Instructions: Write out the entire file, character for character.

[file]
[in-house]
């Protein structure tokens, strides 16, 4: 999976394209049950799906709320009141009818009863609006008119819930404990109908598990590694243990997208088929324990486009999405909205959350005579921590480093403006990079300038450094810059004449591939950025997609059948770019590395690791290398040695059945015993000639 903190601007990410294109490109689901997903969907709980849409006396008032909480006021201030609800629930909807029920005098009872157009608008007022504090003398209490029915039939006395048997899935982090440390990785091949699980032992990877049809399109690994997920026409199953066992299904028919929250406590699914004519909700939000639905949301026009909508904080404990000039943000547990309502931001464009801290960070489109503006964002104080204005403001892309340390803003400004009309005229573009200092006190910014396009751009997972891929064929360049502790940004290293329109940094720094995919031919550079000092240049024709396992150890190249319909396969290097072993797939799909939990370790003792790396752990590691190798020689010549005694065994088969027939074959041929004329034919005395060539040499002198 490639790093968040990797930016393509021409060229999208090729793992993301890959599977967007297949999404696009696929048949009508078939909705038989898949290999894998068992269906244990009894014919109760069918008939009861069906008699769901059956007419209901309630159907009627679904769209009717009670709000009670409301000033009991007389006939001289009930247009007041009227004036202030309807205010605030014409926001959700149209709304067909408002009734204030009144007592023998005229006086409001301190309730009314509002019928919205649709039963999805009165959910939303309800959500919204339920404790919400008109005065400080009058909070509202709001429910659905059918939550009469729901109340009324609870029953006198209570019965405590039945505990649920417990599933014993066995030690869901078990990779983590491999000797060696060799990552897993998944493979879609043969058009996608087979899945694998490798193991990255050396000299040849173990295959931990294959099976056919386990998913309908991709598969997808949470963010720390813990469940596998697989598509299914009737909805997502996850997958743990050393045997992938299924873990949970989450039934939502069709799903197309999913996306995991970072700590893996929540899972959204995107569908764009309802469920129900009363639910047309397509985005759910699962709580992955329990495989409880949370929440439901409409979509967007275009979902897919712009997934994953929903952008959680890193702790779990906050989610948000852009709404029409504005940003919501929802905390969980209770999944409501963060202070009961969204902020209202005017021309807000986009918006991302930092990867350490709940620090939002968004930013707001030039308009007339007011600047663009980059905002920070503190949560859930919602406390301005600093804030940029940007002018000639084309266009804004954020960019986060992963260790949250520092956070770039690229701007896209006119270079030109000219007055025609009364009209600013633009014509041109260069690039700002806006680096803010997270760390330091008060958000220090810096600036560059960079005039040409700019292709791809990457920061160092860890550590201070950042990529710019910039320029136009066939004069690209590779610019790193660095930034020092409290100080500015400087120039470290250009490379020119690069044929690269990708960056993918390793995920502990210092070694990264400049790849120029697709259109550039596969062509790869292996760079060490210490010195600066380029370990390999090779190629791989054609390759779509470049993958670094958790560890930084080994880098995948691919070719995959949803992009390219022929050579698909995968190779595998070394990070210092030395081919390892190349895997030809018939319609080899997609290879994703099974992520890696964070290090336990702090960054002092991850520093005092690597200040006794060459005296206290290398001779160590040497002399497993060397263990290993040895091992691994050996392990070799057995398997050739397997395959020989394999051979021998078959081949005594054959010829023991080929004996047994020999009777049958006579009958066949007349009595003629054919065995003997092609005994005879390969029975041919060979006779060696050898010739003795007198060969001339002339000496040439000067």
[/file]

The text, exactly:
[in-house]
């Protein structure tokens, strides 16, 4: 999976394209049950799906709320009141009818009863609006008119819930404990109908598990590694243990997208088929324990486009999405909205959350005579921590480093403006990079300038450094810059004449591939950025997609059948770019590395690791290398040695059945015993000639 903190601007990410294109490109689901997903969907709980849409006396008032909480006021201030609800629930909807029920005098009872157009608008007022504090003398209490029915039939006395048997899935982090440390990785091949699980032992990877049809399109690994997920026409199953066992299904028919929250406590699914004519909700939000639905949301026009909508904080404990000039943000547990309502931001464009801290960070489109503006964002104080204005403001892309340390803003400004009309005229573009200092006190910014396009751009997972891929064929360049502790940004290293329109940094720094995919031919550079000092240049024709396992150890190249319909396969290097072993797939799909939990370790003792790396752990590691190798020689010549005694065994088969027939074959041929004329034919005395060539040499002198 490639790093968040990797930016393509021409060229999208090729793992993301890959599977967007297949999404696009696929048949009508078939909705038989898949290999894998068992269906244990009894014919109760069918008939009861069906008699769901059956007419209901309630159907009627679904769209009717009670709000009670409301000033009991007389006939001289009930247009007041009227004036202030309807205010605030014409926001959700149209709304067909408002009734204030009144007592023998005229006086409001301190309730009314509002019928919205649709039963999805009165959910939303309800959500919204339920404790919400008109005065400080009058909070509202709001429910659905059918939550009469729901109340009324609870029953006198209570019965405590039945505990649920417990599933014993066995030690869901078990990779983590491999000797060696060799990552897993998944493979879609043969058009996608087979899945694998490798193991990255050396000299040849173990295959931990294959099976056919386990998913309908991709598969997808949470963010720390813990469940596998697989598509299914009737909805997502996850997958743990050393045997992938299924873990949970989450039934939502069709799903197309999913996306995991970072700590893996929540899972959204995107569908764009309802469920129900009363639910047309397509985005759910699962709580992955329990495989409880949370929440439901409409979509967007275009979902897919712009997934994953929903952008959680890193702790779990906050989610948000852009709404029409504005940003919501929802905390969980209770999944409501963060202070009961969204902020209202005017021309807000986009918006991302930092990867350490709940620090939002968004930013707001030039308009007339007011600047663009980059905002920070503190949560859930919602406390301005600093804030940029940007002018000639084309266009804004954020960019986060992963260790949250520092956070770039690229701007896209006119270079030109000219007055025609009364009209600013633009014509041109260069690039700002806006680096803010997270760390330091008060958000220090810096600036560059960079005039040409700019292709791809990457920061160092860890550590201070950042990529710019910039320029136009066939004069690209590779610019790193660095930034020092409290100080500015400087120039470290250009490379020119690069044929690269990708960056993918390793995920502990210092070694990264400049790849120029697709259109550039596969062509790869292996760079060490210490010195600066380029370990390999090779190629791989054609390759779509470049993958670094958790560890930084080994880098995948691919070719995959949803992009390219022929050579698909995968190779595998070394990070210092030395081919390892190349895997030809018939319609080899997609290879994703099974992520890696964070290090336990702090960054002092991850520093005092690597200040006794060459005296206290290398001779160590040497002399497993060397263990290993040895091992691994050996392990070799057995398997050739397997395959020989394999051979021998078959081949005594054959010829023991080929004996047994020999009777049958006579009958066949007349009595003629054919065995003997092609005994005879390969029975041919060979006779060696050898010739003795007198060969001339002339000496040439000067």